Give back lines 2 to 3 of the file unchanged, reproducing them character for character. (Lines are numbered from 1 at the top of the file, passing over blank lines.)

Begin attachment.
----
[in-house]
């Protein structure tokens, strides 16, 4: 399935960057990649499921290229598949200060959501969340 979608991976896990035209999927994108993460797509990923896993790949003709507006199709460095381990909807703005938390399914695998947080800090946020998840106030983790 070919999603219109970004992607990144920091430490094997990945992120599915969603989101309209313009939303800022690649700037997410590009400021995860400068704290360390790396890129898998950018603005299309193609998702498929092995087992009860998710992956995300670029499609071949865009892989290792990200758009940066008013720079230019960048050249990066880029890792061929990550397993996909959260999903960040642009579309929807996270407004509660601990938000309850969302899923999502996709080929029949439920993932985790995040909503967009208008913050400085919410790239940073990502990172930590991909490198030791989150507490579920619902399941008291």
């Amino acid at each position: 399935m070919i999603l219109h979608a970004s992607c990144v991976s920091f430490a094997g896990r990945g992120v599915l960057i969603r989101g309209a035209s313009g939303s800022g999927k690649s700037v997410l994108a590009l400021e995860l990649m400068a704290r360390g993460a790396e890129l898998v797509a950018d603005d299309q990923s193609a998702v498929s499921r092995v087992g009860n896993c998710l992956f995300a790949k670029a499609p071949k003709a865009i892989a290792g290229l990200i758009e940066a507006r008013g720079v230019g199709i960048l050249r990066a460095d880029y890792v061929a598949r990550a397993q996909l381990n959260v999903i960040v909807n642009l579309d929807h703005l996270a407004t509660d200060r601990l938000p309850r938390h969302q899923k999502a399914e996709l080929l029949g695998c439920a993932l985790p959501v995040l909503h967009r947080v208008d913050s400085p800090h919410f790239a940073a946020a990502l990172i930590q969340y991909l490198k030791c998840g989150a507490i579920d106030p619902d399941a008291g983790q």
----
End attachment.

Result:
């Protein structure tokens, strides 16, 4: 399935960057990649499921290229598949200060959501969340 979608991976896990035209999927994108993460797509990923896993790949003709507006199709460095381990909807703005938390399914695998947080800090946020998840106030983790 070919999603219109970004992607990144920091430490094997990945992120599915969603989101309209313009939303800022690649700037997410590009400021995860400068704290360390790396890129898998950018603005299309193609998702498929092995087992009860998710992956995300670029499609071949865009892989290792990200758009940066008013720079230019960048050249990066880029890792061929990550397993996909959260999903960040642009579309929807996270407004509660601990938000309850969302899923999502996709080929029949439920993932985790995040909503967009208008913050400085919410790239940073990502990172930590991909490198030791989150507490579920619902399941008291």
């Amino acid at each position: 399935m070919i999603l219109h979608a970004s992607c990144v991976s920091f430490a094997g896990r990945g992120v599915l960057i969603r989101g309209a035209s313009g939303s800022g999927k690649s700037v997410l994108a590009l400021e995860l990649m400068a704290r360390g993460a790396e890129l898998v797509a950018d603005d299309q990923s193609a998702v498929s499921r092995v087992g009860n896993c998710l992956f995300a790949k670029a499609p071949k003709a865009i892989a290792g290229l990200i758009e940066a507006r008013g720079v230019g199709i960048l050249r990066a460095d880029y890792v061929a598949r990550a397993q996909l381990n959260v999903i960040v909807n642009l579309d929807h703005l996270a407004t509660d200060r601990l938000p309850r938390h969302q899923k999502a399914e996709l080929l029949g695998c439920a993932l985790p959501v995040l909503h967009r947080v208008d913050s400085p800090h919410f790239a940073a946020a990502l990172i930590q969340y991909l490198k030791c998840g989150a507490i579920d106030p619902d399941a008291g983790q």